Seasonal Ingredients: Game

PUBLISHED : Thursday, 11 October, 2012, 12:00am
UPDATED : Thursday, 11 October, 2012, 9:44am

"It's like a scene from Mad Max with flames shooting up all over the place," says Renaud Marin of the tableside flambé action at Hugo's, a restaurant decorated with crossed swords and suits of armour.

The executive sous chef has a more traditional and less post-apocalyptic attitude to game and how to cook it when it's in season - from August to the end of February or early March, depending on the animal.

Marin's birds are cooked in classic French style - legs and breasts separately and the carcass destined for the stock pot. Mallard breast will be roasted on the bone while the legs are braised. The legs and bones are then doused in brandy and port and flambéed. Breast and leg are then masked with a reduction flavoured with juniper, thyme, bay leaf, garlic and shallots, enriched with truffle jelly and accompanied by parsnip purée, parsnip chips and stuffed savoy cabbage.

For pheasant, the breast is poached and a confit is made of the thigh, which is then fried and served with German knodel noodles. Red leg partridge receives a slightly more complex treatment. While the legs again made into confit and are then braised, the breast is used as the filling for a pithivier, a type of pie, in this case with the stuffing enriched with foie gras. The bird comes with watercress, intended to be refreshing, crunchy and peppery.

"These are simple, traditional flavours," says Marin.

French colvert (wild) duck is on the menu at Spoon by Alain Ducasse, also in a pie enriched with foie gras. In this case executive chef Philippe Duc raises the luxury stakes by adding truffle.

Colvert duck seems to be this game season's trendy ingredient as it is also on the menu at Terrazza, an Italian restaurant in the Galaxy Macau resort. Here Italian chef de cuisine Alfio Longo gives it another classic treatment - turning it into a pâté served en croute, in a pastry crust. The pâté uses offal, mushrooms and pistachio nuts as well the duck, and is served with mustard rather than the more traditional redcurrant and orange Cumberland sauce. This is not the only twist that Longo is giving to his duck dishes.

Colvert duck also appears in a soup called surf and turf shabu shabu. The dish is inspired by Asian hotpots and features a salty consommé and portions of Boston lobster, duck and venison. Parmesan adds to the salty richness. Diners are presented with a deep bowl over a burner with the game ingredients sitting prettily in the centre and the consommé is poured in tableside. Longo is keen on the colvert duck as he says it is "raised in a totally natural, chemical-free environment".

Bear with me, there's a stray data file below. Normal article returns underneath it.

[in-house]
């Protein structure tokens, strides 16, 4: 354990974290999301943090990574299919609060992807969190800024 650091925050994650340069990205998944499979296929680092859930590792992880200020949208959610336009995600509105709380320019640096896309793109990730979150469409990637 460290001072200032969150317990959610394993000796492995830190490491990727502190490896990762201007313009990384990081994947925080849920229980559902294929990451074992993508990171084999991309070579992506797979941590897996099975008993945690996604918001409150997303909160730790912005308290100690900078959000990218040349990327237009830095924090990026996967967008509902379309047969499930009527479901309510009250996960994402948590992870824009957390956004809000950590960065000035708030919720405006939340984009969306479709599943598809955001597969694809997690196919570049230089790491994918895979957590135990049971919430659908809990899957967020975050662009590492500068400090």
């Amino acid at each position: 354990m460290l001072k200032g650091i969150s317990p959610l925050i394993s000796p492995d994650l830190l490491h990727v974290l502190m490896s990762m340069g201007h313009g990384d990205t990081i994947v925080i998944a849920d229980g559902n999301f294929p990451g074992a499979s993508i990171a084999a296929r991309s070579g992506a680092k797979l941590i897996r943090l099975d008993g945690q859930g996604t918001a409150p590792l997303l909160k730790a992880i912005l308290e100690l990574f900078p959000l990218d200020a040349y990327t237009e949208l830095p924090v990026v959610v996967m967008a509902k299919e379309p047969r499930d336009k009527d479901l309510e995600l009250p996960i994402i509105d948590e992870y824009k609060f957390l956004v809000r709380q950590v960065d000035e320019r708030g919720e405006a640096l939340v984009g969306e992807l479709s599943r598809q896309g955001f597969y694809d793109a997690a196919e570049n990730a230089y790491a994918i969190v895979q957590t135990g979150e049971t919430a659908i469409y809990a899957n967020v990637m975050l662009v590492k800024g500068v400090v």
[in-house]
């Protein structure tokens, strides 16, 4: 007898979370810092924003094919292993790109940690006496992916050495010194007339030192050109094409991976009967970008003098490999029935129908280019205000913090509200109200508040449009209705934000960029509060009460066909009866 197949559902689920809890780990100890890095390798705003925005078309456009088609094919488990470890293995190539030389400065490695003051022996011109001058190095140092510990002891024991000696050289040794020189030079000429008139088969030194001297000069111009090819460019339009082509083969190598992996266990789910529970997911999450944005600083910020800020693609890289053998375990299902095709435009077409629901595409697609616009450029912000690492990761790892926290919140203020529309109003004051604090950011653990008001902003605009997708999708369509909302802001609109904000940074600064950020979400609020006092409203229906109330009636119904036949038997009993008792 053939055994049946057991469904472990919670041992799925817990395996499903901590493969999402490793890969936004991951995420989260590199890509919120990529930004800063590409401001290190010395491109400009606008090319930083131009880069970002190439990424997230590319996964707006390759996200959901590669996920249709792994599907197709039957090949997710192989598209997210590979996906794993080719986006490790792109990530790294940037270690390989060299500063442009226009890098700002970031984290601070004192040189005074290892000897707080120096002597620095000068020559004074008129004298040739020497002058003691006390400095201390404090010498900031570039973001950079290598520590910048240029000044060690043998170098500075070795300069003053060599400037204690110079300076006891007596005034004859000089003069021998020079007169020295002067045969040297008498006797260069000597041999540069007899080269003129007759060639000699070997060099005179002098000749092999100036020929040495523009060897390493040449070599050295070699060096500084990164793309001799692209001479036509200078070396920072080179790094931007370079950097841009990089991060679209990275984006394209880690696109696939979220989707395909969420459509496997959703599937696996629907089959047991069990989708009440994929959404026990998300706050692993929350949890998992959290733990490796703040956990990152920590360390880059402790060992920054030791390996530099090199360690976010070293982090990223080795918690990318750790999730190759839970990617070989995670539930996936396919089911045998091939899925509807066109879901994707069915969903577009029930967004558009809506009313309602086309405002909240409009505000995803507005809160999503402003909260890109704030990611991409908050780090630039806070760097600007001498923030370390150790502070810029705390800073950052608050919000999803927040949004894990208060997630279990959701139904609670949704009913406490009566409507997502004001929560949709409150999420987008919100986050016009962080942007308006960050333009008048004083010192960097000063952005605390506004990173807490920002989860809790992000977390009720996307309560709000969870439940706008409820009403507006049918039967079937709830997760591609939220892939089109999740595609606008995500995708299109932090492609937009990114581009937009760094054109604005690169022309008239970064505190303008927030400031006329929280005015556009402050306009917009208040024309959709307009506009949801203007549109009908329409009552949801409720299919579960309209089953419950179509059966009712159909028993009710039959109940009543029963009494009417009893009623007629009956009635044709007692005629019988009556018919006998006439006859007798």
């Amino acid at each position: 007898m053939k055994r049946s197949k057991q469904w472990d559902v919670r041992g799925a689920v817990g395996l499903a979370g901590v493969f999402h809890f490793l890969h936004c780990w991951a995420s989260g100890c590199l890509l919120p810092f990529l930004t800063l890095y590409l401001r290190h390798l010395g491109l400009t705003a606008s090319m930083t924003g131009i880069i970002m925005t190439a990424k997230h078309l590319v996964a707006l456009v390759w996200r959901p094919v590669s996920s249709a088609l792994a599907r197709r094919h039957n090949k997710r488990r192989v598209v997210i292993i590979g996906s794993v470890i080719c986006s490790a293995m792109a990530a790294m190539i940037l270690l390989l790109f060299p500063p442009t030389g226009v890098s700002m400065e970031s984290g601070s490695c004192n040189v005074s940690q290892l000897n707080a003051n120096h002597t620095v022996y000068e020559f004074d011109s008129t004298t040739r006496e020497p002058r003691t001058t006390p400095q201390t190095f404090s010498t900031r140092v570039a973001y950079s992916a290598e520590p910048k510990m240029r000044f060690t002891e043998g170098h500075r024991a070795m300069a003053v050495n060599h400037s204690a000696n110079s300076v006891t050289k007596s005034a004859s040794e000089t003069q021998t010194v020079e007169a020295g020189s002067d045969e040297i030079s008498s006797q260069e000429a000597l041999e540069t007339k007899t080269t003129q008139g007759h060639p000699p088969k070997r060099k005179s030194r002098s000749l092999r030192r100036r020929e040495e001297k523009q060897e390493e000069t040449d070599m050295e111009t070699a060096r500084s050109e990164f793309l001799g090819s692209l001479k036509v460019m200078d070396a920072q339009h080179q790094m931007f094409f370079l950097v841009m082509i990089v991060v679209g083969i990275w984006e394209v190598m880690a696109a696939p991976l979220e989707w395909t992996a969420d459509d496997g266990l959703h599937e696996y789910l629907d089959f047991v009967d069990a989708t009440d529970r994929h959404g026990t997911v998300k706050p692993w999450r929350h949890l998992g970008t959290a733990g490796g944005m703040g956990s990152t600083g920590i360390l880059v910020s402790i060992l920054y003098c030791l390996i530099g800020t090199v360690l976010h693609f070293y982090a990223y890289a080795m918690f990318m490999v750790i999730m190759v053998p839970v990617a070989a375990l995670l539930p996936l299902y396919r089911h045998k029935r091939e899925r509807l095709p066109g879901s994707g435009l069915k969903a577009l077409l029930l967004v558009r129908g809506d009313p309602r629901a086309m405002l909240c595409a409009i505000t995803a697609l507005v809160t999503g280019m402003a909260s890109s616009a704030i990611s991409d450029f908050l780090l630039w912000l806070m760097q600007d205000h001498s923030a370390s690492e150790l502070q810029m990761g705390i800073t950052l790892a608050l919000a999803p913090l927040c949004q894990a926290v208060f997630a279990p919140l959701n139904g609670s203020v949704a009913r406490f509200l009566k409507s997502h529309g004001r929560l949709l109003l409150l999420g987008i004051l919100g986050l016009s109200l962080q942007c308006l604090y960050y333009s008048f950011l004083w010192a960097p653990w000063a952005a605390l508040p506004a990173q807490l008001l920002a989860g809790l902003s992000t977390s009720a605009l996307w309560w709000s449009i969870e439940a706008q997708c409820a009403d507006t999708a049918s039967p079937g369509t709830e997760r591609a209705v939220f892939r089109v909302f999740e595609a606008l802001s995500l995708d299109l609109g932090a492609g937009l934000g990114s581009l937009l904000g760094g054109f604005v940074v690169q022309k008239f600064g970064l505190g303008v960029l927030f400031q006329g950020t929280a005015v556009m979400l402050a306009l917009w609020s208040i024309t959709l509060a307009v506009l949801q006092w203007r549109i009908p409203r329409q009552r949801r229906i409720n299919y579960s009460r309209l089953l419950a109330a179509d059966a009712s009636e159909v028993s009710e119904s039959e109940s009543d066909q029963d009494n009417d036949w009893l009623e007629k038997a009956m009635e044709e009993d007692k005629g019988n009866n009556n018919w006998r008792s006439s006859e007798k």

Venison makes another appearance in a twist on tournedos Rossini. The dish is named for an Italian composer and generally credited to the French chef Marie-Antoine Careme and features a steak sitting on a crouton and topped with foie gras. The Terrazza version offers British venison instead of the beef. Spoon and Hugo's are also both offering venison dishes in traditional styles. At Spoon the venison comes as a fillet served with seasonal fruits and is offered as a luxury item that has a wonderful texture, says Duc. At Hugo's the venison cut is from the shoulder and is braised slowly before being pan-seared. It is masked with a dark chocolate sauce because Marin believes only strong flavours can stand up to the flavour of game, and comes with roasted root vegetables such as beetroot, celeriac and carrots.

While Marin says "you can't get too funky with game", he is willing to tone down some more powerful flavours. Hare à la royale usually consists of a whole hare, boned and stuffed with a mix of rabbit meat, pork, foie gras and truffle. The animal is poached in a stock which is reduced and mixed with its own blood to form a sauce. The worst thing about making it is the smell, says Renaud.

"Even for the trained palate this is difficult to eat. It's very strong and there's a strong taste of blood," he says.

His compromise is to serve the leg only, as a ballotine - boned, stuffed and poached - and with a sauce without the blood. Game season Hugo's: October - duck and venison; November - boar and partridge; December - pheasant and hare Spoon: available until the end of the year Terrazza (Macau): from October 17 until November 3